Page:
At what point does high-speed Internet access become a public utility expectation? Well, if we're not there yet, it's getting close.
In this highly wired society, having access to the World Wide Web from your home is quickly becoming more of a need than a want. And while we wouldn't put access to this service on par with having electricity or phone service coming to your home, it's hard to deny that being disconnected from emails, news and other information on the Internet puts people at a cultural, if not concrete, disadvantage. We suspect that many of you are reading this editorial on your laptop, tablet or phone.
But here in Carroll, about 10 percent of residents, or about 17,000 people, mostly in the far-reaching places in the county, are without access to high-speed Internet. This limitation not only puts those who live in those areas at a disadvantage, but it also hurts education efforts and has the potential to hurt the county's chances of attracting new businesses that could grow its economy.
So we applaud the steps being taken by the Carroll County commissioners and by the City of Westminster to expand high-speed digital access for residents and businesses. The commissioners told staff from two county agencies earlier this month to find potential members with specific expertise for a committee that could help chart a long-range course. Meanwhile, Westminster started to install its own fiber-optic network late last year. At a cost of $19.3 million over the next few years, its ultimate goal is connecting it with Baltimore's network.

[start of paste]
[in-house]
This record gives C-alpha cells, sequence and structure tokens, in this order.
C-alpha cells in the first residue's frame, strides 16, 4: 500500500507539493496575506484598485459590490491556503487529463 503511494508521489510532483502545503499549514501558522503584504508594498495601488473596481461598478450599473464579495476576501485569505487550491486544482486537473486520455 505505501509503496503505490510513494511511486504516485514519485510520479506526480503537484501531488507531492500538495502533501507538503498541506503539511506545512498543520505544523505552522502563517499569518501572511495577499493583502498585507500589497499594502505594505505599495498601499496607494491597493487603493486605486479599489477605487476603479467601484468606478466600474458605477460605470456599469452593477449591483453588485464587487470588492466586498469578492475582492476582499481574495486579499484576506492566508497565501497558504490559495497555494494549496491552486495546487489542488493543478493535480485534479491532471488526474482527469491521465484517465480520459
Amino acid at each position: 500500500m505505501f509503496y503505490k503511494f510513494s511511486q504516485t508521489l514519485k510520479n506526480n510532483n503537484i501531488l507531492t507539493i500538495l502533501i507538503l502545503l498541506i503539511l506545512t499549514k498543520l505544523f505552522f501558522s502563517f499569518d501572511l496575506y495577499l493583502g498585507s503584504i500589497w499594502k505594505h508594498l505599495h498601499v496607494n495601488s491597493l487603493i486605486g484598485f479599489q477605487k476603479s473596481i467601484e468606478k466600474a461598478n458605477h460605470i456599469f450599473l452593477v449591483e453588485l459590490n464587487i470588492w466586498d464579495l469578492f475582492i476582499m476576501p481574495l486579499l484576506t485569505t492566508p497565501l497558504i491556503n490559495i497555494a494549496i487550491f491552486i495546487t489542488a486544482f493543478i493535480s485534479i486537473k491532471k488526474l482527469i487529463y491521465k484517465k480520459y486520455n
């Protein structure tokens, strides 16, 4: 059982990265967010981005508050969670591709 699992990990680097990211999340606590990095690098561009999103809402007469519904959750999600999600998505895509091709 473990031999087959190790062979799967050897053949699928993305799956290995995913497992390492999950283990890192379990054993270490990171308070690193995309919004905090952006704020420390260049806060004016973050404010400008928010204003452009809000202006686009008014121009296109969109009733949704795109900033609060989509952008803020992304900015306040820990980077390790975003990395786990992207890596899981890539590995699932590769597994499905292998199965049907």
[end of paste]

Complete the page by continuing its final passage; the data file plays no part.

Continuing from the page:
There are plenty of questions that remain on how to move the process forward — no less than how to fund the installation, who owns the fiber and determining how to hook up those who live in areas where access would have to be wireless because fiber would just be too expensive to install. We are likely many years away from the goal of total Internet access for all. But steps need to be taken now.